What's the point of Keir Starmer?
Since becoming Labour leader a little over two years ago, Keir Starmer has gone out of his way not to rock the boat.
After the tumultuous Corbyn era, the strategy has been about making the party electable once more, no longer a basket case but a grown-up alternative to a Tory government mired in sleaze and incompetence.
That strategy appears to be working. Recent polling shows the party opening up a six-point gap on the Conservatives and tantalisingly close to squeaking a Commons majority.
But at some point Starmer needs to show us who he is and what his party stands for.
Asked during a BBC interview earlier this week whether he supported inflation-matching pay rises for public sector workers, Starmer equivocated, giving an answer not too dissimilar to the one you would expect from Boris Johnson.
His sacking of junior shadow transport minister Sam Tarry, who flouted instructions not to join striking rail workers on picket lines, has left the Labour leader at odds with the unions and many on the left of his party.
Indeed, Kevin Lindsay, Scotland organiser for Aslef, quit the party earlier today in protest at Tarry’s sacking and called for his union to disaffiliate itself with Labour.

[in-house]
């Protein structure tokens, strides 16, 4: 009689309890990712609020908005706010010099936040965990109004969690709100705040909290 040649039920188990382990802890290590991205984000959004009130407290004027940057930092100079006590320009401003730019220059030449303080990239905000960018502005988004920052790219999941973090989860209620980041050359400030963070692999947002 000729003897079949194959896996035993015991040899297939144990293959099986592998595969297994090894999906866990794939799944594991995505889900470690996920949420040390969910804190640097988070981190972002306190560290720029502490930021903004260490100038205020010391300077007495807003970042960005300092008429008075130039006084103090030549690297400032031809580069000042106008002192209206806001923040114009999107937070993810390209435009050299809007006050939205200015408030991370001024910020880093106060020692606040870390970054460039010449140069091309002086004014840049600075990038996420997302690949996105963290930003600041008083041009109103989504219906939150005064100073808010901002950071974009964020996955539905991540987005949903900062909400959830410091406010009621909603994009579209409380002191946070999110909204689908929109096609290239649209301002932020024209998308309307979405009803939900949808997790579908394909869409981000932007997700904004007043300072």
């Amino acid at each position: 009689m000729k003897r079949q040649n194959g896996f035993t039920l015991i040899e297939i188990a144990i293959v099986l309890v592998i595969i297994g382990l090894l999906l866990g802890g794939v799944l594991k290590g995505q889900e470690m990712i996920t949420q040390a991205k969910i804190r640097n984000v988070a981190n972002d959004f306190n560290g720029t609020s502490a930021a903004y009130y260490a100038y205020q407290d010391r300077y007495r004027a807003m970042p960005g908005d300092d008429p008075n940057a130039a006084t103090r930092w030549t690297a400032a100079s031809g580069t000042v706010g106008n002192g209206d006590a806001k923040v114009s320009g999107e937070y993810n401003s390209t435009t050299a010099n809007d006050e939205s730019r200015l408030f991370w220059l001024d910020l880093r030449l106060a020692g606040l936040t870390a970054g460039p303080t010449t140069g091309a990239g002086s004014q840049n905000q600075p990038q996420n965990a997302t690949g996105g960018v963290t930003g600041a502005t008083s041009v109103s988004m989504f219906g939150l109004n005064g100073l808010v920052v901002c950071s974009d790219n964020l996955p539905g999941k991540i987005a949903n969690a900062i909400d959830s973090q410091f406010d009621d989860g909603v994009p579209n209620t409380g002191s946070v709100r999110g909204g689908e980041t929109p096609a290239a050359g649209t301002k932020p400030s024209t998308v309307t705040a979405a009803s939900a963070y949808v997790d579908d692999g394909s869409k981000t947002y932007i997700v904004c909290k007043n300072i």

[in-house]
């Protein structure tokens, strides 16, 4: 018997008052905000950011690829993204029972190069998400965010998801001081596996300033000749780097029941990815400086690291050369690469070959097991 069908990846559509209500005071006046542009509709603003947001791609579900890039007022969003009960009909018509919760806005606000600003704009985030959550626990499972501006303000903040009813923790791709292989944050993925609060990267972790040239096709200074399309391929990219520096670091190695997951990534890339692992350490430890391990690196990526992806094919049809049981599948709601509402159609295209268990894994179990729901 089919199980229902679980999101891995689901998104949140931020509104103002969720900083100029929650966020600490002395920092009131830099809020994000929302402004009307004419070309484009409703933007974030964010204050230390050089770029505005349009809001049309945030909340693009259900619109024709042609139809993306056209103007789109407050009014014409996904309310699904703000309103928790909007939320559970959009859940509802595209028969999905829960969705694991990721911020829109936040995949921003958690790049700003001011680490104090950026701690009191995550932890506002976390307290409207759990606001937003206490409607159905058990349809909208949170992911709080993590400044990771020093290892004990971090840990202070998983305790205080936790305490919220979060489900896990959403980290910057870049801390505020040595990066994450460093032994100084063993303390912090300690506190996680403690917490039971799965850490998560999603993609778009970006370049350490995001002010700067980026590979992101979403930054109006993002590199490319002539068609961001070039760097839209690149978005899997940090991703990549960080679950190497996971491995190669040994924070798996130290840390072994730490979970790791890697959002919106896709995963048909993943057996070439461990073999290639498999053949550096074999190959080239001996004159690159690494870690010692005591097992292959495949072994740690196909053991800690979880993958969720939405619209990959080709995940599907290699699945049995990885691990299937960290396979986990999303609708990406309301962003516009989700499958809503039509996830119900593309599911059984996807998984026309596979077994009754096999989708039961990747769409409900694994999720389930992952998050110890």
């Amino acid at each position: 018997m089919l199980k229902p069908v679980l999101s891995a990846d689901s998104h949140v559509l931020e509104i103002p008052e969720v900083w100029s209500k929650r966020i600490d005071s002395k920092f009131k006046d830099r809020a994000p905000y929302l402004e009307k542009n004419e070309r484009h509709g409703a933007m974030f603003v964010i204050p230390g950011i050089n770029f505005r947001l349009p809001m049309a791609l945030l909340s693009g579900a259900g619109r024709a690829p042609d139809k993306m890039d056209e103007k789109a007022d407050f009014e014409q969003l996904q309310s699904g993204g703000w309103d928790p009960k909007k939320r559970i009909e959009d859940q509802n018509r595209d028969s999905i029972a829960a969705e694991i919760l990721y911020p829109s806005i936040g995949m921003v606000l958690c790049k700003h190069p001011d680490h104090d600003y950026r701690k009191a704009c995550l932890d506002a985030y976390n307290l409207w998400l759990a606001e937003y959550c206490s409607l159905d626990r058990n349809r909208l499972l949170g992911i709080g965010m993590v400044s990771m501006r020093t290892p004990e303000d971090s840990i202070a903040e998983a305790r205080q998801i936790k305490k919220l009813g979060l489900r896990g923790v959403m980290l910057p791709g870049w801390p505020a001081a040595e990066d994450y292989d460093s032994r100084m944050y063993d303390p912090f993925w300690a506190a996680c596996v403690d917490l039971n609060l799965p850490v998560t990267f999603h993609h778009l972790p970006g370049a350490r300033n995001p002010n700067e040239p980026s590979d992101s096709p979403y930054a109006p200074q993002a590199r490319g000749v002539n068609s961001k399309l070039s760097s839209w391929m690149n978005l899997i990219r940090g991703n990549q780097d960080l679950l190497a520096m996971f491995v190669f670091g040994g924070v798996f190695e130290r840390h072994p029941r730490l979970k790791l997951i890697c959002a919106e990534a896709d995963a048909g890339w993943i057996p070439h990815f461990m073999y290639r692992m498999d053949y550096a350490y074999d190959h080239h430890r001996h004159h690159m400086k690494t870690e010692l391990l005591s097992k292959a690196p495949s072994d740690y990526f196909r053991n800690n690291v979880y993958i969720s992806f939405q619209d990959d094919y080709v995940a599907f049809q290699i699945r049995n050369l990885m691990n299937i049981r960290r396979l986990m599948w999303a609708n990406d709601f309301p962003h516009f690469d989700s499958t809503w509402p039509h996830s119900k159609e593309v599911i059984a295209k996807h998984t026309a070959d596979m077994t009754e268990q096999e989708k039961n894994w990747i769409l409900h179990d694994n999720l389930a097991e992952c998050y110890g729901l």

With two-and-a-half years until the next general election, the Labour leader’s reticence about alienating voters, business and sections of the media is understandable.
But at some point – perhaps sooner than he would like – he will have to become less risk-averse.
Amid an unprecedented cost-of-living crisis which threatens to push many hard-working families to the brink, is it really too much to expect a Labour leader to be on the same side as public sector workers fighting for a much-needed pay rise?
What is the point of a Labour party, and a Labour leader, that doesn’t stand up for working people?
It remains to be seen whether a wounded Tory party will be re-energised under the leadership of either Rishi Sunak or Liz Truss, but whoever is elected leader next month, we must assume it will give the party a lift.
Starmer’s strategy of presenting himself as a serious alternative to Johnson’s free-wheeling, seat-of-the-pants premiership will no longer have the same currency and much of the momentum that has been built over the past few months will be lost.
For those in Scotland who believe in the future of the United Kingdom, who believe in social justice and who care about tackling the sickening inequality which has become endemic, Labour remains the best hope.
It’s time for Starmer to start showing why.
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